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3D Printed Jewelry

Additive manufacturing and 3D printing technologies in jewelry is growing in popularity. Already shown to be useful in art and fashion, and architecture, 3D printing is now focusing on the 3D printed jewelry industry.

Since 3D printers are capable of printing in precious metals as well as just plastics, it is possible to create beautiful 3D printed jewelry.

SLM™ Technology for 3D Jewellery Production

Selective laser melting (SLM) is a particularly rapid prototyping, 3D printing, or Additive Manufacturing (AM) technique designed to use a high power-density laser to melt and fuse metallic powders together. Even if SLM is considered by many to be a subcategory of Selective Laser Sintering (SLS),the SLM process, unlike SLS, has the ability to fully melt the metal material into a solid 3D-dimensional part.

Since the components are built layer by layer, it is possible to design organic geometries, internal features and challenging passages that could not be cast or otherwise machined. SLM produces strong, durable metal parts that work well as both functional prototypes or end-use production parts. The process starts by slicing the 3D CAD file data into layers, usually from 20 to 100 micrometres thick, creating a 2D image of each layer; this file format is the industry standard .stl file used on most layer-based 3D printing or stereolithography technologies.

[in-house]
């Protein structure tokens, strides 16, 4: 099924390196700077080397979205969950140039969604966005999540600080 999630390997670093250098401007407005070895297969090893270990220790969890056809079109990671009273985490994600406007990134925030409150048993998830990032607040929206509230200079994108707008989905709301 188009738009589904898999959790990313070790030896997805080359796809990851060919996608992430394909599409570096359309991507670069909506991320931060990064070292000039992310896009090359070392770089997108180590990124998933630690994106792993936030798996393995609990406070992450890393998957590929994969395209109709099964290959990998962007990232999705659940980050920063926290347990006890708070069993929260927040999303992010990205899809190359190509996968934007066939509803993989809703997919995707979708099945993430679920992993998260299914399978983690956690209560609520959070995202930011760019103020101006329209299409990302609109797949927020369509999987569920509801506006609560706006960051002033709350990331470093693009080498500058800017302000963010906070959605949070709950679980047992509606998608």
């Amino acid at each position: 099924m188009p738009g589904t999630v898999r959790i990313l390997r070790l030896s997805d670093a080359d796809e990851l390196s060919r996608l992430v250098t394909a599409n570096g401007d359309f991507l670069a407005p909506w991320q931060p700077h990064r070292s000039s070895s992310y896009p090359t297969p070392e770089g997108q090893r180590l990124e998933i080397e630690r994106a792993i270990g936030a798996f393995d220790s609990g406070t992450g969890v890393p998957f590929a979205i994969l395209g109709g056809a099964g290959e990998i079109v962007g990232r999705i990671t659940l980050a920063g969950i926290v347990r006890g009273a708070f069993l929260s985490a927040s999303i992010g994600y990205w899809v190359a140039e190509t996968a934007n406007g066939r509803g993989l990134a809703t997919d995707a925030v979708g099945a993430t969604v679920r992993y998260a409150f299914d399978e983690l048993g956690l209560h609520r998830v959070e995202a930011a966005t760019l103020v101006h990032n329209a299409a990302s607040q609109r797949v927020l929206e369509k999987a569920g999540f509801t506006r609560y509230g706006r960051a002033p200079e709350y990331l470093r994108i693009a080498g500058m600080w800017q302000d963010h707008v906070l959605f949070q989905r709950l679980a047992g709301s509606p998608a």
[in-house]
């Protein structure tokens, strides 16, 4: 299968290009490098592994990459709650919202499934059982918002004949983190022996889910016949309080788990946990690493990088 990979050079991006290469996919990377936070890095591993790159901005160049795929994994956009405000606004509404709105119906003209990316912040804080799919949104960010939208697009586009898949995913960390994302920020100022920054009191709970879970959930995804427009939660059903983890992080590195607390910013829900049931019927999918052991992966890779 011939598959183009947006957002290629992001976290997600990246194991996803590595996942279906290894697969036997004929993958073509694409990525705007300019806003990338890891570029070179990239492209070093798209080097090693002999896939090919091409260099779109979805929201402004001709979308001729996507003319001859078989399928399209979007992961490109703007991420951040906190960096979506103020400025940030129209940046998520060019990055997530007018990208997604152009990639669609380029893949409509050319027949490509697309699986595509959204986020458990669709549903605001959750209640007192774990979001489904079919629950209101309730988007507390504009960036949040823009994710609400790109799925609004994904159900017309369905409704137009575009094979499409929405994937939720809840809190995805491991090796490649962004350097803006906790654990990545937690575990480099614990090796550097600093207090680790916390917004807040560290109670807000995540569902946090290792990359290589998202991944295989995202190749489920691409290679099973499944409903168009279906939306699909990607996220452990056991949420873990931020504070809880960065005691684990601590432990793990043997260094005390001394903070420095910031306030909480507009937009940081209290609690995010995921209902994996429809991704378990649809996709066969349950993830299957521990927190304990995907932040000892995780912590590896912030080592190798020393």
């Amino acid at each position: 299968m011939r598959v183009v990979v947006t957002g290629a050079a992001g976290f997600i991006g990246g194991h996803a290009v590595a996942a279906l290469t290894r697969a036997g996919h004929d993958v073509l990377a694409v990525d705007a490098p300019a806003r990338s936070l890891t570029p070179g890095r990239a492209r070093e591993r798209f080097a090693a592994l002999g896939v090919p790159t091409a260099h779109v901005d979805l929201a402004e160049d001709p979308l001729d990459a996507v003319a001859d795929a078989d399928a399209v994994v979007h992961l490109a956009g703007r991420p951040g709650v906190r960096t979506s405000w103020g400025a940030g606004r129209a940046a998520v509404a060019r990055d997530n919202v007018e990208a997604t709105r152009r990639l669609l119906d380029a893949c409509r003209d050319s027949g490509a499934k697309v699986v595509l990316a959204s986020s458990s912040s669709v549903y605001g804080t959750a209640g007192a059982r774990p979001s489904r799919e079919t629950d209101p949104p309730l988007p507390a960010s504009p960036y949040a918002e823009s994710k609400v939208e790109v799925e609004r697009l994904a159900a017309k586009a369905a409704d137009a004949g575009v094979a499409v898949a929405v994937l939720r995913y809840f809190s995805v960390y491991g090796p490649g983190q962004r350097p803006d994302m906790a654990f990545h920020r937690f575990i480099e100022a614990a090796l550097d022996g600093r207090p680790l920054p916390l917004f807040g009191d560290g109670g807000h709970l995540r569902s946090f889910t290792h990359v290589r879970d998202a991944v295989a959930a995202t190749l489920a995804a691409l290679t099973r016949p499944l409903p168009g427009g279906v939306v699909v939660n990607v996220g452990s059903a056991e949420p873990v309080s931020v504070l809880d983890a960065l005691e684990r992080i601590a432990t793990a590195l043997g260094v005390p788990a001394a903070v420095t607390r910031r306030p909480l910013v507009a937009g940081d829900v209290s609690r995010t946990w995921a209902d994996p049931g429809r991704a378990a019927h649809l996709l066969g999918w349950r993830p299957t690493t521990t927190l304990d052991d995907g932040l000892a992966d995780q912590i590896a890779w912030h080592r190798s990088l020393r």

This file is then loaded into a file preparation software package that assigns parameters, values and physical supports that allow the file to be interpreted and built by different types of additive manufacturing machines. With selective laser melting, thin layers of atomized fine metal powder are evenly distributed using a coating mechanism onto a substrate plate, usually metal, that is fastened to an indexing table that moves in the vertical (Z) axis.

This takes place inside a chamber containing a tightly controlled atmosphere of inert gas, either argon or nitrogen at oxygen levels below 500 parts per million. Once each layer has been distributed, each 2D slice of the part geometry is fused by selectively melting the powder. This is accomplished with a high-power laser beam, usually an ytterbium fiber laser with hundreds of watts. The laser beam is directed in the X and Y directions with two high frequency scanning mirrors.

The laser energy is intense enough to permit full melting (welding) of the particles to form solid metal. The process is repeated layer after layer until the part is complete.
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